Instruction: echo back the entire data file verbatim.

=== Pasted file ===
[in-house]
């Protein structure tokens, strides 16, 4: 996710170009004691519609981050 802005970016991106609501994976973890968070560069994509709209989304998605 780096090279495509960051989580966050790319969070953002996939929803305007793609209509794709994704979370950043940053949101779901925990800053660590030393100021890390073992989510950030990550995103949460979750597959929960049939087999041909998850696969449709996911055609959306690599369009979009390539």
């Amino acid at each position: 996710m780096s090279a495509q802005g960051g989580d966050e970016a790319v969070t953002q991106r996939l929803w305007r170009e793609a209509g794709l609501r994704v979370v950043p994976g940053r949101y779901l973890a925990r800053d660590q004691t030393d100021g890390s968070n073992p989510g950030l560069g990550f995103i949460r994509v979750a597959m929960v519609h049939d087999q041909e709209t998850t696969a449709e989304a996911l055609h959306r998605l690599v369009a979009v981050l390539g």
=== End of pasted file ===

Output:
[in-house]
């Protein structure tokens, strides 16, 4: 996710170009004691519609981050 802005970016991106609501994976973890968070560069994509709209989304998605 780096090279495509960051989580966050790319969070953002996939929803305007793609209509794709994704979370950043940053949101779901925990800053660590030393100021890390073992989510950030990550995103949460979750597959929960049939087999041909998850696969449709996911055609959306690599369009979009390539």
């Amino acid at each position: 996710m780096s090279a495509q802005g960051g989580d966050e970016a790319v969070t953002q991106r996939l929803w305007r170009e793609a209509g794709l609501r994704v979370v950043p994976g940053r949101y779901l973890a925990r800053d660590q004691t030393d100021g890390s968070n073992p989510g950030l560069g990550f995103i949460r994509v979750a597959m929960v519609h049939d087999q041909e709209t998850t696969a449709e989304a996911l055609h959306r998605l690599v369009a979009v981050l390539g």